UK charity announces research investment to find Parkinson’s drug

Parkinson’s UK have partnered with the University of Sheffield to develop a treatment that could protect brain cells affected by Parkinson’s.

Charity Parkinson’s UK is partnering with the University of Sheffield to discover and develop a potential drug that could protect the dopamine-producing brain cells affected by Parkinson’s.

The charity will invest up to £100,000 as part of their pioneering Virtual Biotech programme. This initiative aims to fast-track the best ideas and rapidly turn them into promising treatments, that can be tested and progressed to transform the lives of people with Parkinson’s.

Scientists at the University of Sheffield’s Institute of Translational Neuroscience (SITraN) – a world leading centre for neuroscience research – and Parkinson's UK will work together to modify two compounds in the study. These have been found to boost mitochondrial function in dopamine-producing brain cells and potentially reduce nerve cell death. They will look to maximise the potency and selectivity of these beneficial effects on mitochondria.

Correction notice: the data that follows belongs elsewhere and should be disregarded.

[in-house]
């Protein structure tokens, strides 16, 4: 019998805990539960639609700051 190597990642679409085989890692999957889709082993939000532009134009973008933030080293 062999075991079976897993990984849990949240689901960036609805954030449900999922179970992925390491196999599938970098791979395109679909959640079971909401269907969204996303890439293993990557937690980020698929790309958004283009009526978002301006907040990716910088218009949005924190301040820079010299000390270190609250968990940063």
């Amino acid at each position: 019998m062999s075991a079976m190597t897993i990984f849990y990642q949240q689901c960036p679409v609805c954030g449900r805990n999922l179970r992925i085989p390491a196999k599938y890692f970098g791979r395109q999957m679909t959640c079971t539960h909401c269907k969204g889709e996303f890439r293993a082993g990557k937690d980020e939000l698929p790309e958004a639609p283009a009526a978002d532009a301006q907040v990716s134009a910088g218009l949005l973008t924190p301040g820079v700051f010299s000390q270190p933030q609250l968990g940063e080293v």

In Parkinson’s, brain cells that produce a chemical called dopamine are slowly lost over time. Dopamine allows messages to be sent to the parts of the brain that help to coordinate movement. To do this effectively, the dopamine-producing brain cells need to be constantly active. They rely on energy-producing mitochondria, the powerhouses of cells, to function properly. Any disruption could lead to dysfunction and degeneration of dopamine-producing brain cells and eventual cell death.

It is hoped the most promising compound from the study will be progressed along the drug discovery pipeline and pave the way towards potential new treatments that will protect the brain cells, slow down the progression of Parkinson’s and extend quality of life.